Many people who are investigating addiction, substance abuse, and rehab treatment for the first time are confused when they read terms like “underlying issues.” Isn’t the only issue here the fact that myself or a loved one of mine is addicted to opioid drugs? For professionals in the space and those who have been in recovery long term, answering no is involuntary. However, new research has started to validate a very common philosophy. Addiction to and dependence upon mind altering substances like opioids is, at least in part, a coping mechanism.
What Do People Have To Use Opioids To Cope With?
When we get hurt, we are trained to ask someone for help. For example, we cry when we fall and hurt ourselves. We ask for ice, we treat any open wound, we elevate, we call a doctor. What happens when we get hurt emotionally? Perhaps we don’t fall but we are pushed, physically abused, sexually traumatized, bullied? Pain can be caused by outside issues and inside issues. Most people aren’t aware of their mental health conditions like depression and anxiety. They live their lives with a certain emotional pain for which they don’t know how to ask for help or be treated. Trauma of any kind and co-occurring mental health conditions which go untreated do not go ignored. Having their own list of side effects, when someone discovers the impulse to abuse opioids and discovers their analgesic effects- numbing of all pain- they find a certain kind of relief. A relief that can become addicting.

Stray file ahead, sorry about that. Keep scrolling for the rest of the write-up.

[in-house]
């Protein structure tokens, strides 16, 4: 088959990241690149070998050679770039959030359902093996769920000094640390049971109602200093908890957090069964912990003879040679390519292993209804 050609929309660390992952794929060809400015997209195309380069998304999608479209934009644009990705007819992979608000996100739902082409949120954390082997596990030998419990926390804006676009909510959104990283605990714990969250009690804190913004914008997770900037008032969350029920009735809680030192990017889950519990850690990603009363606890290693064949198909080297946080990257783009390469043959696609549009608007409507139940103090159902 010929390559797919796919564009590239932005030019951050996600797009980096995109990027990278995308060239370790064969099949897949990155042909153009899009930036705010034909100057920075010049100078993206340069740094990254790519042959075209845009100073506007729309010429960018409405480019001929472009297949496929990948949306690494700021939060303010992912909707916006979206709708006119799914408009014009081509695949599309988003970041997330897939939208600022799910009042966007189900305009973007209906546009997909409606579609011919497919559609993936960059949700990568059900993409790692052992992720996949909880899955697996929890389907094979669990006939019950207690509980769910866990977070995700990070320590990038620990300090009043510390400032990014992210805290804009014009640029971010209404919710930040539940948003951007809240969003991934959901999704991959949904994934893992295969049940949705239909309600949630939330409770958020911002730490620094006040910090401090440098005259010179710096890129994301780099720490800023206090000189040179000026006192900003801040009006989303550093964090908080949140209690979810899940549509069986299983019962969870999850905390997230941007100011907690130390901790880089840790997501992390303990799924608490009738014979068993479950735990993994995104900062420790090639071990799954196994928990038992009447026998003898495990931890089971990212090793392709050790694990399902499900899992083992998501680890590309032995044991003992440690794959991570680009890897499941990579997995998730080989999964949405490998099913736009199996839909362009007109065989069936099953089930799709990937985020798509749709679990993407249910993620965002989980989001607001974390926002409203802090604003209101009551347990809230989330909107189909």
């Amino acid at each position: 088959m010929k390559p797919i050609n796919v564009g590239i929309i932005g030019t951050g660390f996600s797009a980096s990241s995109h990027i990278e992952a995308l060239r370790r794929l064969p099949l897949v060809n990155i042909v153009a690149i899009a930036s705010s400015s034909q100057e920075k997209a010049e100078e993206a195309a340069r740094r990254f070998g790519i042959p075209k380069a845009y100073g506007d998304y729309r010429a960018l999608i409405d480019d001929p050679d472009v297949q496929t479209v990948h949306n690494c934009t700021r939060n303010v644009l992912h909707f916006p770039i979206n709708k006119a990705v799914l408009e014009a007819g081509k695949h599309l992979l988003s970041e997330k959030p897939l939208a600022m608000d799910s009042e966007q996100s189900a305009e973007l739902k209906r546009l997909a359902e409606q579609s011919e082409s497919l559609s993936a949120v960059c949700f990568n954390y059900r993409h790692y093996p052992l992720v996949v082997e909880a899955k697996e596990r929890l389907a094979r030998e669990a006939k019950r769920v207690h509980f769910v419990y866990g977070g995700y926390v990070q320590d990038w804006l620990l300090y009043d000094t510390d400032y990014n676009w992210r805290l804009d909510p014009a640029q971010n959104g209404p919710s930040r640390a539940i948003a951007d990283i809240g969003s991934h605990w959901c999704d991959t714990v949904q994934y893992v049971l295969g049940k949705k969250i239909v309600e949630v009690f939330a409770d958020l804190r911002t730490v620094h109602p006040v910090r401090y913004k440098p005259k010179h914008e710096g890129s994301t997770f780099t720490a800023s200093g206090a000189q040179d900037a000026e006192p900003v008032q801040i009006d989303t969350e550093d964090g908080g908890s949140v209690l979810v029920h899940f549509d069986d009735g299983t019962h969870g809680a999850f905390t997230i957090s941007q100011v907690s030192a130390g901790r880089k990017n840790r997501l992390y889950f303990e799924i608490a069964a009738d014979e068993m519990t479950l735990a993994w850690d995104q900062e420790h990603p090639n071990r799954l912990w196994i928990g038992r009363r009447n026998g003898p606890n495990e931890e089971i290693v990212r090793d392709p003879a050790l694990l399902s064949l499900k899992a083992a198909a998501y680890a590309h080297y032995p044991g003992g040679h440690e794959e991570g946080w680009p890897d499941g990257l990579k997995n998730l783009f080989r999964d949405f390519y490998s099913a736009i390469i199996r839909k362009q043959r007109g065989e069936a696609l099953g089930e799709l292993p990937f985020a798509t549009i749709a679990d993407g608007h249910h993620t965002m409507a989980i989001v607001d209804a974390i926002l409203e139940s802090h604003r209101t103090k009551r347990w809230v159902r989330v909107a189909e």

According to Science Blog a study from the US conducted by the University of Vermont looked into the link between misuse of opioids in adulthood and the experience of emotional trauma in childhood. “The study found that children who had been emotionally abused were more likely to engage in rash, risky behavior in adolescence and to suffer post-traumatic stress disorder (PTSD) as adults.” Interestingly, the study found that there was a higher correlation of emotional abuse with opioid abuse than any sexual or physical abuse, as well as other categories of abuse including neglect. Whatever caused their trauma, “The severity of the PTSD was directly linked to the severity of their opioid-related problems,” the article explains.
Healing from childhood trauma severs to attachment to opioid addiction. Such healing has to take place physically, mentally, and spiritually. From medically assisted detox to transitional living services, Aurora Recovery Center offers a full spectrum of care. Lighting the pathway to lifelong recovery, Aurora is here to show you the way. For more information, call 844-515-STOP.